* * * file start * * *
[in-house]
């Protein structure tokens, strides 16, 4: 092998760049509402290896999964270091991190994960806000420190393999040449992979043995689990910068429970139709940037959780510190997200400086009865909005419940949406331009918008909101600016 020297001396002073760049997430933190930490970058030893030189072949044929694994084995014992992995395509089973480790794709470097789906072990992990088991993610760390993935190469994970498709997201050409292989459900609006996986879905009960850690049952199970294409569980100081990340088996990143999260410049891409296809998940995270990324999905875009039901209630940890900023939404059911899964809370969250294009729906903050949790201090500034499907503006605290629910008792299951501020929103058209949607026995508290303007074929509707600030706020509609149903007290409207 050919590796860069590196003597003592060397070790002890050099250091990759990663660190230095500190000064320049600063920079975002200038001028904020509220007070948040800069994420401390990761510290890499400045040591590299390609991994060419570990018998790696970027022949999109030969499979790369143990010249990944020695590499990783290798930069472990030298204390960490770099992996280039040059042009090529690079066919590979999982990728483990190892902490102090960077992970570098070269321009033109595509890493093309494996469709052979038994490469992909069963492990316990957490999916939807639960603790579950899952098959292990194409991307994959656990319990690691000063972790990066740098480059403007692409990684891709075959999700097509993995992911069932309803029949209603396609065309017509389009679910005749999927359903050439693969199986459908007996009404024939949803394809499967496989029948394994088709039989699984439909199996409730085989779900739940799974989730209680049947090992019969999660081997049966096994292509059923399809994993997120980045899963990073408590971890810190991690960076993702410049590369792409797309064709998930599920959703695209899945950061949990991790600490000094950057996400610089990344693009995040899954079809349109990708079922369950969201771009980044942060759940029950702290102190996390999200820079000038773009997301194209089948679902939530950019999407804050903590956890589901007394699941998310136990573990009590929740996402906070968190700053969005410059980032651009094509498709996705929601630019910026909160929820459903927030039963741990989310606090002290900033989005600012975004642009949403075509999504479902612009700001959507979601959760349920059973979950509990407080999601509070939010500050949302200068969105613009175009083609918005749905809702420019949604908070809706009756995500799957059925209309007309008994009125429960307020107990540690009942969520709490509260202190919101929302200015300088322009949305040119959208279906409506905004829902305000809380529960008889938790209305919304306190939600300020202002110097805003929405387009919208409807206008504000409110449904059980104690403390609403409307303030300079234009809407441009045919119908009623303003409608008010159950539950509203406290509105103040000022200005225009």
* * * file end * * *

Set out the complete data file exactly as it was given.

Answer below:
[in-house]
């Protein structure tokens, strides 16, 4: 092998760049509402290896999964270091991190994960806000420190393999040449992979043995689990910068429970139709940037959780510190997200400086009865909005419940949406331009918008909101600016 020297001396002073760049997430933190930490970058030893030189072949044929694994084995014992992995395509089973480790794709470097789906072990992990088991993610760390993935190469994970498709997201050409292989459900609006996986879905009960850690049952199970294409569980100081990340088996990143999260410049891409296809998940995270990324999905875009039901209630940890900023939404059911899964809370969250294009729906903050949790201090500034499907503006605290629910008792299951501020929103058209949607026995508290303007074929509707600030706020509609149903007290409207 050919590796860069590196003597003592060397070790002890050099250091990759990663660190230095500190000064320049600063920079975002200038001028904020509220007070948040800069994420401390990761510290890499400045040591590299390609991994060419570990018998790696970027022949999109030969499979790369143990010249990944020695590499990783290798930069472990030298204390960490770099992996280039040059042009090529690079066919590979999982990728483990190892902490102090960077992970570098070269321009033109595509890493093309494996469709052979038994490469992909069963492990316990957490999916939807639960603790579950899952098959292990194409991307994959656990319990690691000063972790990066740098480059403007692409990684891709075959999700097509993995992911069932309803029949209603396609065309017509389009679910005749999927359903050439693969199986459908007996009404024939949803394809499967496989029948394994088709039989699984439909199996409730085989779900739940799974989730209680049947090992019969999660081997049966096994292509059923399809994993997120980045899963990073408590971890810190991690960076993702410049590369792409797309064709998930599920959703695209899945950061949990991790600490000094950057996400610089990344693009995040899954079809349109990708079922369950969201771009980044942060759940029950702290102190996390999200820079000038773009997301194209089948679902939530950019999407804050903590956890589901007394699941998310136990573990009590929740996402906070968190700053969005410059980032651009094509498709996705929601630019910026909160929820459903927030039963741990989310606090002290900033989005600012975004642009949403075509999504479902612009700001959507979601959760349920059973979950509990407080999601509070939010500050949302200068969105613009175009083609918005749905809702420019949604908070809706009756995500799957059925209309007309008994009125429960307020107990540690009942969520709490509260202190919101929302200015300088322009949305040119959208279906409506905004829902305000809380529960008889938790209305919304306190939600300020202002110097805003929405387009919208409807206008504000409110449904059980104690403390609403409307303030300079234009809407441009045919119908009623303003409608008010159950539950509203406290509105103040000022200005225009």